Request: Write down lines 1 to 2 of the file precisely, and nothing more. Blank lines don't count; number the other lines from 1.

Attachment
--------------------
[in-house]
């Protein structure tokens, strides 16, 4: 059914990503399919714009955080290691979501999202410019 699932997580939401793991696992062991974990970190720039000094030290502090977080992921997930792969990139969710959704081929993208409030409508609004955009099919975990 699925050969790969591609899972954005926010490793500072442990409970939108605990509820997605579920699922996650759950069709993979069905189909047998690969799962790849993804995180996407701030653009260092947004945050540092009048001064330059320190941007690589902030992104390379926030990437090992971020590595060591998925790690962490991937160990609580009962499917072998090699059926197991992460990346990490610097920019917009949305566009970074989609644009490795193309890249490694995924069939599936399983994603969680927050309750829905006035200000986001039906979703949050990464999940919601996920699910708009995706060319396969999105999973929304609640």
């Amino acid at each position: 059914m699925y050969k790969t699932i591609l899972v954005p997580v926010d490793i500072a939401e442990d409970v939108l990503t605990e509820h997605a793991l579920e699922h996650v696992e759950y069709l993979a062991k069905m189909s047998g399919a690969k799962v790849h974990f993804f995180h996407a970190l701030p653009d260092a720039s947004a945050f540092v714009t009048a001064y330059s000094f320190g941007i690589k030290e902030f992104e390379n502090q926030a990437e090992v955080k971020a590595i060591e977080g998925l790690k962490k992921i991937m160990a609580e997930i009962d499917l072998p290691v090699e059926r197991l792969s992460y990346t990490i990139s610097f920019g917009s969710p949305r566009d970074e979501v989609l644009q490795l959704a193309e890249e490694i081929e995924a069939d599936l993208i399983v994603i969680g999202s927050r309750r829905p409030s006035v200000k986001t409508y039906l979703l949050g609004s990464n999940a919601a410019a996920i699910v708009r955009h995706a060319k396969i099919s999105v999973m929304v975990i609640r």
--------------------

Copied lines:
[in-house]
């Protein structure tokens, strides 16, 4: 059914990503399919714009955080290691979501999202410019 699932997580939401793991696992062991974990970190720039000094030290502090977080992921997930792969990139969710959704081929993208409030409508609004955009099919975990 699925050969790969591609899972954005926010490793500072442990409970939108605990509820997605579920699922996650759950069709993979069905189909047998690969799962790849993804995180996407701030653009260092947004945050540092009048001064330059320190941007690589902030992104390379926030990437090992971020590595060591998925790690962490991937160990609580009962499917072998090699059926197991992460990346990490610097920019917009949305566009970074989609644009490795193309890249490694995924069939599936399983994603969680927050309750829905006035200000986001039906979703949050990464999940919601996920699910708009995706060319396969999105999973929304609640």